A diagnosis of degenerative arthritis may be confusing. Also known and more commonly heard as osteoarthritis, excessive “wear and tear” on joints (particularly in the neck, lower back, knees, and hips), can cause progressive degenerative damage. As we age, women are more likely than men to develop osteoarthritis.
Bones are usually covered at the ends with cartilage which allows them to move smoothly with other bones at joint areas. When the cartilage is worn away, it can cause a lot of pain and inflammation at the joints. Bone spurs also may develop and cause inflexibility of the joint. A previously weakened joint, often caused by injury is a likely spot where osteoarthritis may develop.
Symptoms of osteoarthritis can range from mild to disabling, and those affected experience pain, inflammation, tenderness, stiffness, loss of flexibility, and/or a grating sensation. Pain may be worse in the morning and improve with activity, but later could flare up with over-use. Some questions to ask your doctor about osteoarthritis might include:
- How is osteoarthritis diagnosed? You doctor will consult your medical history, perform a physical examination, or laboratory tests (blood, joint fluid, etc.), and possibly x-rays or an MRI to find an accurate diagnosis. X-rays could be used to identify the extent of damage to joints.
- But I’m not old. How can I have osteoarthritis? When a young person is suspected of having osteoarthritis, they may be tested for a condition called hemochromatosis, where too much iron is present in the blood, causing damage to joints and other organ systems. Iron levels can be managed by blood draw (blood is disposed and not used for others).
- How is osteoarthritis treated? Non-surgical methods of dealing with osteoarthritis include lifestyle modifications (increasing low-impact activity, and/or weight loss), medication (non-steroidal anti-inflammatory drugs, corticosteroids, and/or dietary supplements like glucosamine and chondroitin, or vitamins D and C). In more severe cases, surgery (arthroscopy, osteotomy, joint fusion, joint replacement) may be necessary to improve patient quality of life. Acupuncture also may relieve symptoms of osteoarthritis.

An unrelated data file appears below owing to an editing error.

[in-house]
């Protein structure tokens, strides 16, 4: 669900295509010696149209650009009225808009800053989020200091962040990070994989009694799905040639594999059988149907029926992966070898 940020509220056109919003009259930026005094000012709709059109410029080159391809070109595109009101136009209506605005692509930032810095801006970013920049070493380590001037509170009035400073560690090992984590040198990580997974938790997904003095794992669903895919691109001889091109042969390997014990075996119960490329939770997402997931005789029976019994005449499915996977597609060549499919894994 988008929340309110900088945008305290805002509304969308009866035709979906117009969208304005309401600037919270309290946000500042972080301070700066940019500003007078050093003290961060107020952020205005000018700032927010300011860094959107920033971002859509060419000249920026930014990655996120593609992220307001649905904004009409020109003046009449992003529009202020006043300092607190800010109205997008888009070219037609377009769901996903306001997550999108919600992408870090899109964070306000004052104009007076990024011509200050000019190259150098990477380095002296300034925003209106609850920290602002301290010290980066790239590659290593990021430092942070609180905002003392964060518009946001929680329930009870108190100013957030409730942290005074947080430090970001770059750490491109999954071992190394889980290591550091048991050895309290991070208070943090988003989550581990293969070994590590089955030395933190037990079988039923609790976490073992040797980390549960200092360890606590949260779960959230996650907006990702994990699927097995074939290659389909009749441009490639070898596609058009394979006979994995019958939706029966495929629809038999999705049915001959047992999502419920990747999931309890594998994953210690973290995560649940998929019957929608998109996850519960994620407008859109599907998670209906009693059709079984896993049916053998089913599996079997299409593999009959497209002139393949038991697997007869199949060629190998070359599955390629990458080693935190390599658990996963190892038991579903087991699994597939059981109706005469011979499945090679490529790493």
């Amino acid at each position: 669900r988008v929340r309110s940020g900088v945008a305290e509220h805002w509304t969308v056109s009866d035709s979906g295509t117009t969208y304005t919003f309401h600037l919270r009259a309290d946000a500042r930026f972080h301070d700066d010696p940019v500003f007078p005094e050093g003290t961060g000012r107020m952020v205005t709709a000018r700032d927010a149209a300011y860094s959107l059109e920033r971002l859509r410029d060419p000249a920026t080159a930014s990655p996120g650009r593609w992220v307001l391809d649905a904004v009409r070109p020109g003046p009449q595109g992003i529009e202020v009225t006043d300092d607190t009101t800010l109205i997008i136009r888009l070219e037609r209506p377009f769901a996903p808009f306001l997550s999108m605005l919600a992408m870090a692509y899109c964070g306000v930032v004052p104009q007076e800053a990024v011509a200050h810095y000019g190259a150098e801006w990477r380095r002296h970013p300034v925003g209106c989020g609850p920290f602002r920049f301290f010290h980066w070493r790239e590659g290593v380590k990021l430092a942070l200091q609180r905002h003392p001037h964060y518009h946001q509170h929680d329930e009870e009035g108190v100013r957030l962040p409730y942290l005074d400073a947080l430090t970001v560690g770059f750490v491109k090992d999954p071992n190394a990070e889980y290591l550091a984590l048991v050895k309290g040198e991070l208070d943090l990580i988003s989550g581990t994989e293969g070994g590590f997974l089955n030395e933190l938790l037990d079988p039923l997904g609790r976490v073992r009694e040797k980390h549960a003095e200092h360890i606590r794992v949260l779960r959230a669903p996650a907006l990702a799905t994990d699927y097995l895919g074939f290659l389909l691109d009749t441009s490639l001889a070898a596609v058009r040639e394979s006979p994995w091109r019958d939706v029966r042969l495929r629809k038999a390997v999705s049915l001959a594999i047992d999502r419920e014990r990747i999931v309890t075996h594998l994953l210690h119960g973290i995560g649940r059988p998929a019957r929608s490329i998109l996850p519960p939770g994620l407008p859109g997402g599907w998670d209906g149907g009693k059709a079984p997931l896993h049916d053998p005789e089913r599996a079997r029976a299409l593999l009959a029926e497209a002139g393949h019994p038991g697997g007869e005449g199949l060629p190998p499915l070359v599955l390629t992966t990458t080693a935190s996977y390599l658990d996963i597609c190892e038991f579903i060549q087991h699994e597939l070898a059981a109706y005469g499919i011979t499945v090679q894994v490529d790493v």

- What is the long-term risk? Osteoarthritis is a degenerative disease and usually worsens over time. Pain may increase to make daily life difficult urging the need for joint replacement or other surgical methods.
- What information should I share with my doctor if I suspect osteoarthritis? It is important to keep track of symptoms, medications and supplements, what seems to help or worsen your condition, personal and family medical history, and share it with your doctor.
- Can osteoarthritis be prevented? There is no known preventation for osteoarthritis, but it is possible to avoid further damage to joints with early treatment. It is also important to maintain an ideal weight to decrease the risk of further damage to joints.
- What can I do at home to help my condition? Doctors recommend getting plenty of rest and low-impact exercise to help strengthen muscles around your joints. If just starting to exercise, try taking a short walk and building up your distance, or try swimming or a gentle water aerobics class. It also may be a good idea to work with your doctor to develop a weight loss program that can help lessen stress on damaged joints. Apply heat or cold (don’t use cold if you have poor circulation or numbness) to inflamed joints. Over the counter pain creams may also help manage pain.
- Is there any research I can do on my own and which sources would you recommend? Your doctor can suggest their favorite websites and/or support groups for obtaining more information and helping you cope with osteoarthritis.
www.mayoclinic.com/health/arthritis Degenerative Arthritis
www.arthritis.about.com Degenerative Arthritis
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